They meet regularly on Tuesday afternoons in clinic and despite the chats and giggles, they get their work done. The fitness levels, size and shape differs from person to person but all are accommodated. The one non negotiable is that they do some good honest work, ending up a little sweaty and breathless (don’t worry nobody crawls out the door!).

What does Type 2 Diabetes programme involve?

Mark Hynes (Chartered Physiotherapist) is running the Type 2 Diabetes programme along with our Dietitian Caoimhe O’Leary. They are doing a brilliant job! 

Dietary, Dietitian, Diabetes          Diabetes, Fitness, Exercise, Physio, Dietary, Dublin 6, Rathmines

The programme involves turning up on Tuesday afternoons at 5pm. Once an initial screening is complete the client is cleared for progress and the fun begins. The exercise classes (4 per month) last approximately 40 minutes in total. Caoimhe also runs a monthly workshop discussing practical and non sacrificial changes to enable healthy eating.

What are the benefits?

Some people choose to test their progress every few months and this has given participants great feedback.  Some see changes in blood sugar levels. Others experience weight loss. Most improve on strength scores and stability. Others feel steadier on their feet and more confident. Most describe greater energy levels. Crucially, as healthcare professionals we see a group reducing the risks associated with the condition. It is a hugely rewarding experience for all concerned.

What do I wear, what do I do, what happens in general??

People tend to arrive a few minutes beforehand in comfortable, exercise clothing. For those arriving from work , there are clean and spacious changing rooms with showers and storage. During each class there is a warm up , some strength training, balance and co-ordination tasks, some short sharp bursts of activity (High Intensity Intervals), some stretching and functional movements, and plenty of advice about pacing yourself. Turn up people! You’ll be glad you did!

Cholesterol, heart, diet, dietitian, food, health, fitness

Lowering Your Cholesterol The Healthy Way – Caoimhe O’Leary

Have you had your cholesterol checked?

More people die in Ireland today from heart disease than any other illness. It accounts for 36% of deaths in Ireland. The positive news is that 80% of the incidence of heart disease can be prevented by improving lifestyle factors. Unfortunately, we are not in control of other risk factors such as age, gender and genetic predisposition to illness. We are however in control of modifiable risk factors such as cholesterol, blood pressure and smoking and if taken care of we can reduce the risk of developing heart disease.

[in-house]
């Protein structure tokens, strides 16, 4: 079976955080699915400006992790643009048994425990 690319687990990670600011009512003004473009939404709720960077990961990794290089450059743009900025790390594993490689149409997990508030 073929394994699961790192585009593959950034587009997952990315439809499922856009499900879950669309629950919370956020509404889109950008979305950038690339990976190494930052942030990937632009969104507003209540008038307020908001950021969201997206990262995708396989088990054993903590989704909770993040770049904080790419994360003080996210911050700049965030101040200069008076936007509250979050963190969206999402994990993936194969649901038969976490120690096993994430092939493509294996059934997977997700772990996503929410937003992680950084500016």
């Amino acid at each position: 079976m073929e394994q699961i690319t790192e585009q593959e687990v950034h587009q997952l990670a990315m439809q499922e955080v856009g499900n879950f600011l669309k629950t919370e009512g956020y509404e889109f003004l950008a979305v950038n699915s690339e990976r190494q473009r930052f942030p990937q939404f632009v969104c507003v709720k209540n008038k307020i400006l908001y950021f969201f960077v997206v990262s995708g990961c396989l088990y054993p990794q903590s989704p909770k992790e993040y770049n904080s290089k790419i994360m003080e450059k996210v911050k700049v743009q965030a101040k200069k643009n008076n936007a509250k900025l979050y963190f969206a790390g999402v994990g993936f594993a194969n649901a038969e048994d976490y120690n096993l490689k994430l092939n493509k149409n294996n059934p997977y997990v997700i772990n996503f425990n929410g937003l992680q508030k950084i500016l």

Get your cholesterol and blood pressure checked!

Cholesterol is a waxy substance of which 75% is produced by the liver and 25% can be found in certain foods.

It is essential in producing all the body’s cells and hormones, and is needed to make vitamin D and bile for digestion.  However, when your blood has too much cholesterol this can stick to the walls of arteries. A build-up of cholesterol in the arteries, narrows the arteries restricting the amount of blood flow to the brain and heart. This can eventually cause a blockage leading to a heart attack or stroke.

Lipoproteins

Cholesterol is carried in the blood attached to proteins called lipoproteins. There are two main lipoproteins: LDL (low density lipoprotein) and HDL (high density lipoprotein). Too much LDL is unhealthy therefore it is referred to as bad cholesterol and should be kept low. HDL is protective however and helps to remove LDL cholesterol. HDL is known as the good cholesterol and should be kept high.

What do the numbers mean?

One of the best ways of taking control of your cholesterol is through a healthy diet and physical activity.

Choosing a healthy diet low in saturated fat (butter, cream, cheese, coconut oil, palm oil, lard, fatty meat, processed meats, confectionary foods) is one way of reducing your cholesterol levels. Aim to consume less than 20g saturated fat per day to help to reduce your LDL cholesterol. When reading food-labels avoid anything more than 5g saturated fat per 100g.